Andrew Ng hands me a tiny device that wraps around my ear and connects to a smartphone via a small cable. It looks like a throwback—a smartphone earpiece without a Bluetooth connection. But it’s really a glimpse of the future. In a way, this tiny device allows the blind to see.

Ng is the chief scientist at Chinese tech giant Baidu, and this is one of the company’s latest prototypes. It’s called DuLight. The device contains a tiny camera that captures whatever is in front of you—a person’s face, a street sign, a package of food—and sends the images to an app on your smartphone. The app analyzes the images, determines what they depict, and generates an audio description that’s heard through to your earpiece. If you can’t see, you can at least get an idea of what’s in front of you.

DuLight is still in the earliest stages of development. It doesn’t work as well as it one day will. But it points to a future where machines can perceive and even understand their surroundings as well as—or even better than—humans can. This kind of artificial intelligence is changing not only the way we use our computers and smartphones but the way we interact with the world.

Ng’s prototype relies on a technology called deep learning. Inside the massive computer data centers that underpin Baidu’s online services, the company runs massive neural networks—networks of hardware and software that approximate the web of neurons in the human brain. By analyzing enormous collections of digital images, these networks can learn to identify objects, written words, even human faces. Feed enough cat photos into a neural net, and it can learn to identify a cat. Feed it enough photos of a cloud, and it can learn to identify a cloud.

This same technology already is handling a wide range of other tasks within Baidu and US tech giants like Google, Facebook, and Microsoft. At Google, neural nets enable you to instantly search for specific people, places, and things buried in your personal collection of photos. It helps recognize the commands you speak into your Android phone. At Facebook, deep learning technology helps identify faces in the photos you post in status updates. At Skype, which Microsoft owns, it drives a service that instantly translates conversations from one language to another.

A neural net, you see, can help with many different modes of perception. This technology is even beginning to understand the natural way humans speak. Witness a chatbot Google is building by feeding old movie dialogue into a neural net so the bot can learn to carry on a conversation.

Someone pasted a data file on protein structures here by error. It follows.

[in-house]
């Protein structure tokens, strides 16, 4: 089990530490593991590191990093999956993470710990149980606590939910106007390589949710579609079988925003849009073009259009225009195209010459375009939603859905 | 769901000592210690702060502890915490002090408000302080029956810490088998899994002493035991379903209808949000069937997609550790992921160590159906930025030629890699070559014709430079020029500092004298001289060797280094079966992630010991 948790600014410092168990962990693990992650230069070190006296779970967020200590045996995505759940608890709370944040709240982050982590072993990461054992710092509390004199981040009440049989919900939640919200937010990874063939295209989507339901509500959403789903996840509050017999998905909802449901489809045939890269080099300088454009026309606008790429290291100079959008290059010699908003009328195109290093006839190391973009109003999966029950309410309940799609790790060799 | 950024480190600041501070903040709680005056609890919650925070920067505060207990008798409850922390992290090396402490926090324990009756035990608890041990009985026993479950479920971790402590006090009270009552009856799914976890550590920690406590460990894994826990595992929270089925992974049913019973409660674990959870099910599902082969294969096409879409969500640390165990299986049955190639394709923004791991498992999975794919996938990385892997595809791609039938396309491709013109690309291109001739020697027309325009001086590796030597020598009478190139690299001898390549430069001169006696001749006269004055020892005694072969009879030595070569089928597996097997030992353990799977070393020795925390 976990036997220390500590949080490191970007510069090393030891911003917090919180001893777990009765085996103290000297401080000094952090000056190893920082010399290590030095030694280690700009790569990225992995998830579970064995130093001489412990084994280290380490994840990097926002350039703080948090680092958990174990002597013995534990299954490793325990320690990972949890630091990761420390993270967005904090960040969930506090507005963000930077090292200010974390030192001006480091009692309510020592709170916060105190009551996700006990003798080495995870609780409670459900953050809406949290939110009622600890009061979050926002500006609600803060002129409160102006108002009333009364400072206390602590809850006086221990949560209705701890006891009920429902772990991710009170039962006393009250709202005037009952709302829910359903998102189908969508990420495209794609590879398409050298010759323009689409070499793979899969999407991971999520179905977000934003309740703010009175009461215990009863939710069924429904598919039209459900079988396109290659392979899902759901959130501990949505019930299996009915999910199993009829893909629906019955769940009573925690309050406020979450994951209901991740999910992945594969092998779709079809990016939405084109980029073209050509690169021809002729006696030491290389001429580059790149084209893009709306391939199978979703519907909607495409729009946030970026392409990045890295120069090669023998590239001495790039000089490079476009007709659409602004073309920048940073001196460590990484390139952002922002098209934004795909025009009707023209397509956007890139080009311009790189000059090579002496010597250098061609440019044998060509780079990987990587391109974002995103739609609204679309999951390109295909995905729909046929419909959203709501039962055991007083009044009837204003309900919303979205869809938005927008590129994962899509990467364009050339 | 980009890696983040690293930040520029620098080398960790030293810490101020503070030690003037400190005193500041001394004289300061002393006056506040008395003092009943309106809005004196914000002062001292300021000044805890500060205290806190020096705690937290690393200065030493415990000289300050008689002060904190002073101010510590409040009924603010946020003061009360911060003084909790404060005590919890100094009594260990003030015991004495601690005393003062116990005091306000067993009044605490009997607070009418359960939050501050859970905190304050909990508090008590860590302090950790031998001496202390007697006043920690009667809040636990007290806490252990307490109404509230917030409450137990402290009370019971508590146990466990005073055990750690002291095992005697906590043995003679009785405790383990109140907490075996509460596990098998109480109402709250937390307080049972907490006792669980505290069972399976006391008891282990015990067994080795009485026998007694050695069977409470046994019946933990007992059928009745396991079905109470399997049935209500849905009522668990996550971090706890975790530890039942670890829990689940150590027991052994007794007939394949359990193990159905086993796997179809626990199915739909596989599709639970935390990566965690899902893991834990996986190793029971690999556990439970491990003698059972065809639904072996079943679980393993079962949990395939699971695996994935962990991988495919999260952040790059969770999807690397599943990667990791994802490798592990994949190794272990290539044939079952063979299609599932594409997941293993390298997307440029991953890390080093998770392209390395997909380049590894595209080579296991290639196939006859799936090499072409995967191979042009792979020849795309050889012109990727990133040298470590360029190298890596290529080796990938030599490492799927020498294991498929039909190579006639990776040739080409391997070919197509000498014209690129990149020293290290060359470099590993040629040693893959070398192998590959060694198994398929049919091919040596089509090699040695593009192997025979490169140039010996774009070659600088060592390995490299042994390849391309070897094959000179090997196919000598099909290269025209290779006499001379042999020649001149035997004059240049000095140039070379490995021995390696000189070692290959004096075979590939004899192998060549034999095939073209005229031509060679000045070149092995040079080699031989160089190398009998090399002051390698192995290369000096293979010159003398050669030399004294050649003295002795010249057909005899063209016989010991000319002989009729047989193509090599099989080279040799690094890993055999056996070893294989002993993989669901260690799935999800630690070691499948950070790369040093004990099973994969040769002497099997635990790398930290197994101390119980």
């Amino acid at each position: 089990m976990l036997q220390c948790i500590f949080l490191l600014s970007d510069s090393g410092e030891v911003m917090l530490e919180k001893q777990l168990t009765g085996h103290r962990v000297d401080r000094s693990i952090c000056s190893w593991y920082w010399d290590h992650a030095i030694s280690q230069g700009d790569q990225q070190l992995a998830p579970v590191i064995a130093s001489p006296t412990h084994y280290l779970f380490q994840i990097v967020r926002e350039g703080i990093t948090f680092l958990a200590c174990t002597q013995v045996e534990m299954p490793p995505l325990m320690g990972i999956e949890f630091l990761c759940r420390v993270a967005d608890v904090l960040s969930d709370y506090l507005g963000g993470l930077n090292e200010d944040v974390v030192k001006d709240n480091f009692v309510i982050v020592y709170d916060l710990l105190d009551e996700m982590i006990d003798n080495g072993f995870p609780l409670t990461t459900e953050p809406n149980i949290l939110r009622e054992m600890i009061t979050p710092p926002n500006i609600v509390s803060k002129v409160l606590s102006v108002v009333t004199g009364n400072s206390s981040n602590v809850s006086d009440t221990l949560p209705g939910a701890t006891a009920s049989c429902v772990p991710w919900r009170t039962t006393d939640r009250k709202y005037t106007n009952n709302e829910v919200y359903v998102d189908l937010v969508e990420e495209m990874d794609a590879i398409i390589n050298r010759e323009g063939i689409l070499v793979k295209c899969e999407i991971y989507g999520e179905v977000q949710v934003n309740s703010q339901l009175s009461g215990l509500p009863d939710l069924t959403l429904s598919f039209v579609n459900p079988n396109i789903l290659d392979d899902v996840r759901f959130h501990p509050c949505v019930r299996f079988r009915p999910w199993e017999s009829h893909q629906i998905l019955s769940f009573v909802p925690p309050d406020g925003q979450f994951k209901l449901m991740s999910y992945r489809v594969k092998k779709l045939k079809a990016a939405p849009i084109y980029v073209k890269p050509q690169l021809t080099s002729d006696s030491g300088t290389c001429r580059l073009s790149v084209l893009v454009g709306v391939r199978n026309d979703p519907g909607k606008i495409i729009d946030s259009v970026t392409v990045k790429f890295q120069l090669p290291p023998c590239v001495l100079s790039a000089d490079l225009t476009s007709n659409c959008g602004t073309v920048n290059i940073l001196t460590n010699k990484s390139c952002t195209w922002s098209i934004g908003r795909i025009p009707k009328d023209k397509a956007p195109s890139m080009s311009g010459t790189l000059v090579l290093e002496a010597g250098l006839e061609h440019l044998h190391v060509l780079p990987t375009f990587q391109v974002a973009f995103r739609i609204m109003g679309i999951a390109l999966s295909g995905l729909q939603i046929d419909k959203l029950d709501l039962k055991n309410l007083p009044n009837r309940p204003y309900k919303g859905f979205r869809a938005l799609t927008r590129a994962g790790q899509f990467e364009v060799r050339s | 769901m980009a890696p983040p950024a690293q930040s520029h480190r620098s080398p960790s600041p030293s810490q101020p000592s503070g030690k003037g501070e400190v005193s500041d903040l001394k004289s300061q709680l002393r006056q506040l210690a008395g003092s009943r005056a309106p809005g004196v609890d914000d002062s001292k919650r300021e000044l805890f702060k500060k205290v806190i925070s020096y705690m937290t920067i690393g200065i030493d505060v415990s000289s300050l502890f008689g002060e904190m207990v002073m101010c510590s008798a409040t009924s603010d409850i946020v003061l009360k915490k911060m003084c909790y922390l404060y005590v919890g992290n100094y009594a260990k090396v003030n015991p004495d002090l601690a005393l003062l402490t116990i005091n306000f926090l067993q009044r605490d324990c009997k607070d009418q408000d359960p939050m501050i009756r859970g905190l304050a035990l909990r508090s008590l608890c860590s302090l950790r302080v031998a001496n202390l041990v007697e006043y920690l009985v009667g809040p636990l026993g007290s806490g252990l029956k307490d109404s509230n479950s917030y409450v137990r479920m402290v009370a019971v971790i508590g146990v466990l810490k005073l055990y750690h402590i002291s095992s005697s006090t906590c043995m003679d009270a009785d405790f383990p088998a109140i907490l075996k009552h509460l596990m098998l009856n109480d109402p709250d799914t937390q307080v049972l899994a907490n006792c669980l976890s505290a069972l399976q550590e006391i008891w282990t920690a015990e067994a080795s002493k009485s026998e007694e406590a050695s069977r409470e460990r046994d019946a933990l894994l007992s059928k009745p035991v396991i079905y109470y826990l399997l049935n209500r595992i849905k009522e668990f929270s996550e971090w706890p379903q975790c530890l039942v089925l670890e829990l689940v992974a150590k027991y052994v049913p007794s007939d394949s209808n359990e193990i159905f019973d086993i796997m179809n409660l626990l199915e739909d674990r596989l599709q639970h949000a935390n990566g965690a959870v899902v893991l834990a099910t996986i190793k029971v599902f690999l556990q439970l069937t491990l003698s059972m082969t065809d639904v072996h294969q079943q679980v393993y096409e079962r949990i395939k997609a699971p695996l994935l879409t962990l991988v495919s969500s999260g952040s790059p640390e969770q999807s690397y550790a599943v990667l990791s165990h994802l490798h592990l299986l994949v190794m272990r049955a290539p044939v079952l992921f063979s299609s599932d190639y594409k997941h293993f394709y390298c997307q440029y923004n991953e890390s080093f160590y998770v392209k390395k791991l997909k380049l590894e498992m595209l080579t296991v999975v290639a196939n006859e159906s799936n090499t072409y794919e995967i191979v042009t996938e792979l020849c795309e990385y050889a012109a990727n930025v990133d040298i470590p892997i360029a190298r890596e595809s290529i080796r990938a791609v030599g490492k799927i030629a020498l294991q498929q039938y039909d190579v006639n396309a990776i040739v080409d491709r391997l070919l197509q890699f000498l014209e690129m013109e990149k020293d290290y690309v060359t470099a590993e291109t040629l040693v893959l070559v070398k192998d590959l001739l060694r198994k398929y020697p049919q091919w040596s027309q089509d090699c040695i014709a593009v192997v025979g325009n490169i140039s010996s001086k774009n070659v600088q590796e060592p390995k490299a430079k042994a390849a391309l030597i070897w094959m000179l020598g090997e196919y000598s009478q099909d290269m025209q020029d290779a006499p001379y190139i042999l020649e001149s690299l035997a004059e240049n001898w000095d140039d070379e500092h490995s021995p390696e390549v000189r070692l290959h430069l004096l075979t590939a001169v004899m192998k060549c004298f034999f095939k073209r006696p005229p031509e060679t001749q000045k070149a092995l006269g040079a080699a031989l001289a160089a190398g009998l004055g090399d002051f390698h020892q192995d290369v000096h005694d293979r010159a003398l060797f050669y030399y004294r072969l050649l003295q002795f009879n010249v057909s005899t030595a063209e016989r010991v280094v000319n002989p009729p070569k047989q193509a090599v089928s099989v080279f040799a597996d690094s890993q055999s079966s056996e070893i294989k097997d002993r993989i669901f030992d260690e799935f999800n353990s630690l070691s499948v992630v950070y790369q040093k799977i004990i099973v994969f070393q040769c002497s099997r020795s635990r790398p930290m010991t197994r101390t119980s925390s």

All of this seems like science fiction. But 2015 is the year artificial intelligence technology took off in a big way in the real world. DuLight and the Google chatbot may be experiments, but Facebook’s face recognition, Microsoft’s Skype translation, and Google’s Android voice recognition are very real—and available to all. Google is also using this technology to drive its Internet search engine, the linchpin of its online empire. Twitter is using it to identify pornography, which gives people the opportunity to block it. Baidu uses it to target advertisements and identify malware.

And thanks to some big moves at the end of the year, advances in deep learning will only accelerate.

In early November, Google surprised the tech world by open sourcing the software engine that drives its deep learning services, sharing this all-important tech with everyone. Not that Google gave away all its technology—let alone the massive amounts of data that really feed deep learning systems to make them truly useful—but it did open source enough to help drive the evolution of deep learning outside the company.

Weeks later, Facebook open sourced designs for the custom-built hardware server that drives its deep learning work. A day after that, a group led by Tesla Motors founder Elon Musk and Y Combinator president Sam Altman unveiled a $1 billion nonprofit called OpenAI that vows to share all of its AI research and technology with the outside world.

OpenAI is a big deal because it will be overseen by Ilya Sutskever, formerly one of Google’s top AI researchers. Musk and Altman have also pitched the organization as a way of protecting the world from the dangers of AI. They worry that tech like deep learning will become so powerful that it will become something of a super-human intelligence beyond control, and they believe the best way of avoiding that is to put AI in everyone’s hands.

“Just like humans protect against Dr. Evil by the fact that most humans are good, and the collective force of humanity can contain the bad elements,” says Altman, “we think its far more likely that many, many AIs, will work to stop the occasional bad actors.”

It’s too early to tell whether this counterintuitive argument will hold up. Science is still a long way from super-human AI—if it arrives at all. The dangers are certainly worth considering. But society should embrace the good that AI can do. DuLight is a prime example. You’ll find similar work under way at Facebook. This fall, the company showed off technology for the visually impaired that will automatically analyze photos in their Facebook News Feeds and, via a text-to-speech engine, describe what’s in those photos. Its effect will be both immediate and enormous. More than 50,000 visually impaired people already use Facebook—even though they can’t see what’s in the photos. Now, a machine can act as their eyes. The impact of AI is now plain for all to see.

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Artificial Intelligence Finally Entered Our Everyday World